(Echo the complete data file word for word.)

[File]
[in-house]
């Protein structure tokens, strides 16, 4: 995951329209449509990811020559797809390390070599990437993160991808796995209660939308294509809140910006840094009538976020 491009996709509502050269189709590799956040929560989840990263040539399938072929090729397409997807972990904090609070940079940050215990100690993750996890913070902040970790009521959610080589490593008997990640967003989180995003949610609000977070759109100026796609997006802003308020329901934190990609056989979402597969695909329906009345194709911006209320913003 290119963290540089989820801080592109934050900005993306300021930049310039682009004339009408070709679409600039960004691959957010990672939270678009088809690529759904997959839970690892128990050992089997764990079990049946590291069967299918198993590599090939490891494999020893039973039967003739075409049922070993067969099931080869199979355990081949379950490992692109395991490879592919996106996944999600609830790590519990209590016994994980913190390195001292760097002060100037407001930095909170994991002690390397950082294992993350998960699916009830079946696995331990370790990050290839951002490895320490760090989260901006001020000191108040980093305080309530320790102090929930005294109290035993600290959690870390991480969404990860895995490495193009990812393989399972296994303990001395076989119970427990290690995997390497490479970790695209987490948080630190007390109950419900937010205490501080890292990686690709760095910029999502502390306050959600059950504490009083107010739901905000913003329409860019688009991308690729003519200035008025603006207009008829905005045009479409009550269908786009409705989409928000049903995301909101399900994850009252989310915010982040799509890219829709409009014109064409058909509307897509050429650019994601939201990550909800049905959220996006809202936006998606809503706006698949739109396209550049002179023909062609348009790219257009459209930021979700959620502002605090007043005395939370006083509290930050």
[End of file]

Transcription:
[in-house]
């Protein structure tokens, strides 16, 4: 995951329209449509990811020559797809390390070599990437993160991808796995209660939308294509809140910006840094009538976020 491009996709509502050269189709590799956040929560989840990263040539399938072929090729397409997807972990904090609070940079940050215990100690993750996890913070902040970790009521959610080589490593008997990640967003989180995003949610609000977070759109100026796609997006802003308020329901934190990609056989979402597969695909329906009345194709911006209320913003 290119963290540089989820801080592109934050900005993306300021930049310039682009004339009408070709679409600039960004691959957010990672939270678009088809690529759904997959839970690892128990050992089997764990079990049946590291069967299918198993590599090939490891494999020893039973039967003739075409049922070993067969099931080869199979355990081949379950490992692109395991490879592919996106996944999600609830790590519990209590016994994980913190390195001292760097002060100037407001930095909170994991002690390397950082294992993350998960699916009830079946696995331990370790990050290839951002490895320490760090989260901006001020000191108040980093305080309530320790102090929930005294109290035993600290959690870390991480969404990860895995490495193009990812393989399972296994303990001395076989119970427990290690995997390497490479970790695209987490948080630190007390109950419900937010205490501080890292990686690709760095910029999502502390306050959600059950504490009083107010739901905000913003329409860019688009991308690729003519200035008025603006207009008829905005045009479409009550269908786009409705989409928000049903995301909101399900994850009252989310915010982040799509890219829709409009014109064409058909509307897509050429650019994601939201990550909800049905959220996006809202936006998606809503706006698949739109396209550049002179023909062609348009790219257009459209930021979700959620502002605090007043005395939370006083509290930050």